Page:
• Resident to resident

Physical abuse

The NCEA defines physical abuse as the use of physical force that may result in bodily injury, physical pain or impairment.

Physical abuse may include striking with or without an object, hitting, beating, pushing, shoving, shaking, slapping, kicking, pinching or burning. Physical abuse can also include the inappropriate use of drugs and physical restraints, force-feeding and physical punishment of any kind.

In 2010, physical abuse accounted for about 29 percent of reported elder abuse inside nursing homes.

Signs or symptoms of physical abuse

Signs or symptoms of physical abuse can include the following:

  • Bruises, black eyes, welts, lacerations, rope marks
  • Bone fractures, broken bones, skull fractures
  • Open wounds, cuts, punctures, untreated injuries in various stages of healing
  • Sprains, dislocations, internal injuries or bleeding
  • Broken eyeglasses, physical signs of being subjected to punishment, signs of being restrained
  • Laboratory findings of medication overdoses or underutilization of prescribed drugs
  • Elder’s report of being hit, slapped, kicked, mistreated
  • Elder’s sudden change in behavior
  • Caregiver’s refusal to allow visitors to see the elder alone

Sexual abuse

Sexual abuse is defined as non-consensual sexual contact of any kind with an elderly person. Sexual contact with any person who is incapable of giving consent is also considered sexual abuse, according to the NCEA.

Sexual abuse can include unwanted touching, sexually explicit photographing and all types of sexual assault or battery, like rape, sodomy and coerced nudity.

Sexual abuse accounted for about seven percent of reported abuse in nursing homes in 2010.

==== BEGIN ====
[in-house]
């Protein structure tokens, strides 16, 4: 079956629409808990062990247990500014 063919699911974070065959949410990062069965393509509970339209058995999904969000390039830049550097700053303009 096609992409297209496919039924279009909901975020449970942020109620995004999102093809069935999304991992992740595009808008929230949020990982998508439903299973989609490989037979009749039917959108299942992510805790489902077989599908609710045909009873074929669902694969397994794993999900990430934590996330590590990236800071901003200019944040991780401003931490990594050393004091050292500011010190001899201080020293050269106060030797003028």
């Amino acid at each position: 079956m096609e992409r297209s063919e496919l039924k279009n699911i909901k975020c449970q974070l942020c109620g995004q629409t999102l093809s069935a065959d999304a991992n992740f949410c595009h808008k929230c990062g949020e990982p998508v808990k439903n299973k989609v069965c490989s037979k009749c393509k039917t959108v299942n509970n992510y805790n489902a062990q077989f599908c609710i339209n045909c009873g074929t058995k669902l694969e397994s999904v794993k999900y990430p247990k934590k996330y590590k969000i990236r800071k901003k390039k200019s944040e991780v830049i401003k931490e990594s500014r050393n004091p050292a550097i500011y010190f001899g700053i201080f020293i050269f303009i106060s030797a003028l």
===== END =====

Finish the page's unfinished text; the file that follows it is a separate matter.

Signs or symptoms of sexual abuse

Signs or symptoms of sexual abuse may include:

  • Bruises around breasts or genital area
  • Unexplained venereal disease or genital infections
  • Unexplained vaginal or anal bleeding
  • Torn, stained or bloody underclothing
  • An elder’s report of being sexually assaulted or raped

Emotional or psychological abuse

Emotional or psychological abuse is defined as the infliction of anguish, pain or distress through verbal or nonverbal acts, says the NCEA.

Emotional or psychological abuse can include verbal assaults, insults, threats, intimidation, humiliation and harassment. Treating an elder like an infant; isolating an elderly person from his or her family, friends or regular activities; giving an older person the “silent treatment;” and enforced social isolation are also examples of emotional or psychological abuse.

Emotional and psychological abuse made up about 21 percent of all reported elder abuse in nursing homes in 2010.

Signs or symptoms of emotional or psychological abuse

Signs or symptoms of emotional or psychological abuse can include:

  • Being emotionally upset or agitated
  • Being extremely withdrawn and non-communicative or non-responsive
  • Unusual behavior, usually attributed to dementia (sucking, biting, rocking)
  • An elder’s report of being verbally or emotionally mistreated

Neglect

The NCEA defines neglect as the refusal or failure to fulfill any part of a person’s obligation or duties to an elder.

Neglect usually means refusing or failing to provide an elder with necessities like food, water, clothing, shelter, personal hygiene, medicine, comfort and personal safety. It can also mean failing to fulfill financial responsibilities, like paying for necessary homecare services.

Neglect accounted for about 14 percent of all elder abuse in nursing homes in 2010.

Signs or symptoms of neglect

Signs or symptoms of neglect include:

  • Dehydration, malnutrition, untreated bed sores, poor personal hygiene
  • Unattended or untreated health problems
  • Hazardous or unsafe living conditions or arrangements (improper wiring, no heat, no running water)